During the 1960’s and early 1970’s, Bolt became an accomplished screenwriter, completing such projects as Lawrence of Arabia, Dr. Zhivago, and Ryan’s Daughter as well as the adaptation of A Man for All Seasons. These works are essentially heroic in conception and epic in scope, taking advantage of the visual possibilities of the sweeping backdrops against which his very human dramas are played out. Some have suggested that Bolt’s success in Hollywood was not too surprising, since he was, in spite of his liberal political views, a traditionalist in his values, conceptions, and directions. However, that viewpoint disregards the intensely personal struggles that figure in his most successful films. He won Academy Awards for Lawrence of Arabia, Doctor Zhivago, and A Man for All Seasons.

Bolt’s work demonstrates a preoccupation with the question of selfhood and identity. The predicament of his protagonists is how to assert that sense of self in a world where violence and unrest are set against the individual and his or her social conscience. Bolt’s successes were largely in the area of historical drama, where he could incorporate devices of effective staging from any age, using them as a means to an end and never as an end in themselves. Bolt said that his intention in writing plays was “not to give a history lesson, but to create an effective, entertaining, and truthful evening in the theatre.” Some would agree with critic Niloufer Harben, who said that Bolt was “basically a conventional playwright putting over history in a popular way.” Others discover in his works the nobility and importance of making correct choices regardless of the consequences.

After remarkable success during the 1960’s, Bolt failed to connect with the public during the 1970’s. He suffered a stroke in 1978 and was forced to relearn such basic skills as speaking and writing. His return to the screen in 1984, The Bounty, was a disappointment, but in 1986 Bolt achieved one of the pinnacles of his career: The film The Mission weaves a complex tale of sin, repentance, redemption, and betrayal as missionaries in the eighteenth century Brazilian jungle fight the slave trade and are finally destroyed by political infighting within the Catholic Church. The Mission was named Best Film at the Cannes Film Festival, and Bolt received a Golden Globe Award for best screenwriting. His final contribution was an exemplary teleplay, Without Warning: The James Brady Story, which was both a sensitive personal portrait and an impassioned antigun statement. Bolt died in 1995 at the age of seventy.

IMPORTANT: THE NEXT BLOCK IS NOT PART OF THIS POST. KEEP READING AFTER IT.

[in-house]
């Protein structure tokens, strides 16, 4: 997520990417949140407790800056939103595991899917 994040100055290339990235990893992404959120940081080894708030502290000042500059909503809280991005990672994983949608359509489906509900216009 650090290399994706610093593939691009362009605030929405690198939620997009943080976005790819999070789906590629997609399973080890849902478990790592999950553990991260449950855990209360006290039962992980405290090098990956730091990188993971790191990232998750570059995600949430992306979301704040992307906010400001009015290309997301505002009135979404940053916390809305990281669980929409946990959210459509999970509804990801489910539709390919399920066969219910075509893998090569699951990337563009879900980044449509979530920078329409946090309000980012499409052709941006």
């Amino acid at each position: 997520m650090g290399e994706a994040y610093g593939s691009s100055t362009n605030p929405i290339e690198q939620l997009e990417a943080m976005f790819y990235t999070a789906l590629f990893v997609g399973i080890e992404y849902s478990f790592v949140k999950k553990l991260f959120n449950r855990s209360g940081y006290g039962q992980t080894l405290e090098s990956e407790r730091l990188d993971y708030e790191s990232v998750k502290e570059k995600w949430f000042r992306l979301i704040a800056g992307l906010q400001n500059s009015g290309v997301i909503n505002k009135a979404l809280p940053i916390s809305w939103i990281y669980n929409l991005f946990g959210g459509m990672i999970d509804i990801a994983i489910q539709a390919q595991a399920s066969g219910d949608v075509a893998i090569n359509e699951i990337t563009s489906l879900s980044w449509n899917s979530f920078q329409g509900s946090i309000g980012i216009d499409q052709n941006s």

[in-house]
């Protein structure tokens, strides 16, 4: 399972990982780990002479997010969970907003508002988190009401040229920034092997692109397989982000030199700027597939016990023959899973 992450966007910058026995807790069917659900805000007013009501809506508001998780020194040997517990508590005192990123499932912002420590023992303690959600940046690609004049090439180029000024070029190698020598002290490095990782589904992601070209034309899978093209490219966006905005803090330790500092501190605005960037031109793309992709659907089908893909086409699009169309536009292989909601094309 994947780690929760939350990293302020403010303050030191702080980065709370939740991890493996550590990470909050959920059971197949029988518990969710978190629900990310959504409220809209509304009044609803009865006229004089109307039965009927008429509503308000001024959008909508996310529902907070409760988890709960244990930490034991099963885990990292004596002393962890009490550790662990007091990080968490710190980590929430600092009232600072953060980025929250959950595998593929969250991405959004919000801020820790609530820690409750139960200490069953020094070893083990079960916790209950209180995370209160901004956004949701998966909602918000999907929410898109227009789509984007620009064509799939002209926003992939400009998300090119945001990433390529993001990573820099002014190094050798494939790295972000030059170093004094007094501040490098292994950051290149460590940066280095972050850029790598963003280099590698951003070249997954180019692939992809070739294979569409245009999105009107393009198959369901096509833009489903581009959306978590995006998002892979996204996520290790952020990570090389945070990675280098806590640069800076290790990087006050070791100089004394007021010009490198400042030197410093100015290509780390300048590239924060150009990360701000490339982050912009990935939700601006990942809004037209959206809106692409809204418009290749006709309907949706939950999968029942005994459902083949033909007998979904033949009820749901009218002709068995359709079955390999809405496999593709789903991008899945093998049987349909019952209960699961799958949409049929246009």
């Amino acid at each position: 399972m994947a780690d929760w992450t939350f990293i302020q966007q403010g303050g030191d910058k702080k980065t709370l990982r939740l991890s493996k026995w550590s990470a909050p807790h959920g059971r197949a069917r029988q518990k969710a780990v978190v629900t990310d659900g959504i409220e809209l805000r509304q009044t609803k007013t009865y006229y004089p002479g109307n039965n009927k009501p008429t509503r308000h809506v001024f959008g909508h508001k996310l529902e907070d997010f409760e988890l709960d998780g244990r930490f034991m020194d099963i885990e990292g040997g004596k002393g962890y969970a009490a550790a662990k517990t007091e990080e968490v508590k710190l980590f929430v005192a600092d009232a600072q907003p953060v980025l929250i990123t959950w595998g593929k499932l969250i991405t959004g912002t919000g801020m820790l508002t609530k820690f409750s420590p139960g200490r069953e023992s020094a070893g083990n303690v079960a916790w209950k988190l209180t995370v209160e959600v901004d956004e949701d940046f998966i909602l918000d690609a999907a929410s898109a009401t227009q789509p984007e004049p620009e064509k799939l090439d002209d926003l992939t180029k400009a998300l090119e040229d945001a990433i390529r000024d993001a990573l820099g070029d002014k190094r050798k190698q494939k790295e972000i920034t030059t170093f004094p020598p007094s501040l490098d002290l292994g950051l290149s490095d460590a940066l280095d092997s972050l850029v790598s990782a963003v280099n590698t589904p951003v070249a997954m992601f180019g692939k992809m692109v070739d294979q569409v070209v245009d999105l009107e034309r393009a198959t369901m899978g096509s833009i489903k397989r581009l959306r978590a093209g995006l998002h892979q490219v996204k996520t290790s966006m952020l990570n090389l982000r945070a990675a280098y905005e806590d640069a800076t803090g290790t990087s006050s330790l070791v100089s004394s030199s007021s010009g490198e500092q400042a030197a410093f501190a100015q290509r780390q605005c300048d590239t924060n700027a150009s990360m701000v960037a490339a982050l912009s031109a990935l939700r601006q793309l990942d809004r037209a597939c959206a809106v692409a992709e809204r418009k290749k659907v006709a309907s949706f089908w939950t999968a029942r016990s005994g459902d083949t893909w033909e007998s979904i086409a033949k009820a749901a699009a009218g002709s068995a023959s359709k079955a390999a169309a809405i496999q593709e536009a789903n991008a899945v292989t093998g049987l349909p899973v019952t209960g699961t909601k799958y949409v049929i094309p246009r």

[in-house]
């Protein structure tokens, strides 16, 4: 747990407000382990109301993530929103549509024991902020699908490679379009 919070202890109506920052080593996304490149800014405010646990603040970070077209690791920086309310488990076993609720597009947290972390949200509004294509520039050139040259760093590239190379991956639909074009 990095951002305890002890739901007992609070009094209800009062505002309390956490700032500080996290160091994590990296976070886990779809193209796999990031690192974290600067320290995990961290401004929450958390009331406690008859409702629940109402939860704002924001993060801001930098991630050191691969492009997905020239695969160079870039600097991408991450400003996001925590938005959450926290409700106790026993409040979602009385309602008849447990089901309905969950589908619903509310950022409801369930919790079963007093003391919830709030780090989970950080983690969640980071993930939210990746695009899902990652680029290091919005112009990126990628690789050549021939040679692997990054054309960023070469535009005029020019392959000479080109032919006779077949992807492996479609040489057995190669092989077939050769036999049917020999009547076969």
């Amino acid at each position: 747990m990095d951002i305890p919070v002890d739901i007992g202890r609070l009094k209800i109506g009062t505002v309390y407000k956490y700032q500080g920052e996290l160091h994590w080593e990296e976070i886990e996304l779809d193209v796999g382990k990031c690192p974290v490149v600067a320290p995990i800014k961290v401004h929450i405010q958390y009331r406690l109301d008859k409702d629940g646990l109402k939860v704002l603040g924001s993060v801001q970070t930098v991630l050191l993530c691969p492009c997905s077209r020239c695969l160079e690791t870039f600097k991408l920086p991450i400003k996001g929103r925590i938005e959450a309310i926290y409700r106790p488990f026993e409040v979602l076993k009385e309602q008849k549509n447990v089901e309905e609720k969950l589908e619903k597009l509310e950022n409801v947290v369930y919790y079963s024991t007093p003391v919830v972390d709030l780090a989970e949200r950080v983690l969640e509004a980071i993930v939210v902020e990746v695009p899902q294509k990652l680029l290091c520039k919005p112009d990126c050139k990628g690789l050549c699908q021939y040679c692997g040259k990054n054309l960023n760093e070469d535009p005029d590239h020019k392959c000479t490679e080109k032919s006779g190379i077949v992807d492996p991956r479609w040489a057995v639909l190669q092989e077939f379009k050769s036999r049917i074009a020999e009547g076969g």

BibliographyCarpenter, Gerald. “Robert Bolt: Drama of the Threatened Self.” American Film: Magazine of the Film and Television Arts 14 (September, 1989): 60-62. Reviews seven films written by Bolt under several directors (he directed Lady Caroline Lamb himself). Carpenter finds The Mission, with Robert DeNiro and directed by Roland Joffe, the most successful film.Griffiths, Trevor R. “Robert (Oxton) Bolt.” In British and Irish Dramatists Since World War II, Second Series, edited by John Bull. Vol. 233 in Dictionary of Literary Biography. Detroit: Gale Group, 2001. A brief overview of Bolt’s life and works.Gritten, David. “Writing for His Life.” Los Angeles Times, June 9, 1991, p. CAL4. Written in conjunction with the presentation of the television film Without Warning, this essay notes the similarities between Bolt’s recovery from a stroke and James Brady’s recovery from the shooting.Hayman, Ronald. Robert Bolt. London: Heinemann, 1969. The first book-length study of Bolt’s work, devoting six chapters to single plays and adding two interviews, the first biographical. Bolt stated that the volume was “certainly the most immediate and penetrating comment” on his work.McInery, John M. “The Mission and Robert Bolt’s Drama of Revolution.” Literature/Film Quarterly 15, no. 2 (1987). Addresses Bolt’s film work.Rusinko, Susan. British Drama, 1950 to the Present: A Critical History. Boston: Twayne, 1989. Rusinko places Bolt among the traditionalists, “a craftsman in the tradition of the well-constructed play middle-class audiences have come to expect.” Contains a discussion of the controversy between critic Kenneth Tynan and Bolt regarding the Thomas More character in A Man for All Seasons.Turner, Adrian. Robert Bolt: Scenes from Two Lives. London: Hutchinson, 1998. A biography of Bolt that examines his life as a dramatist and screenwriter. Includes a bibliography and an index.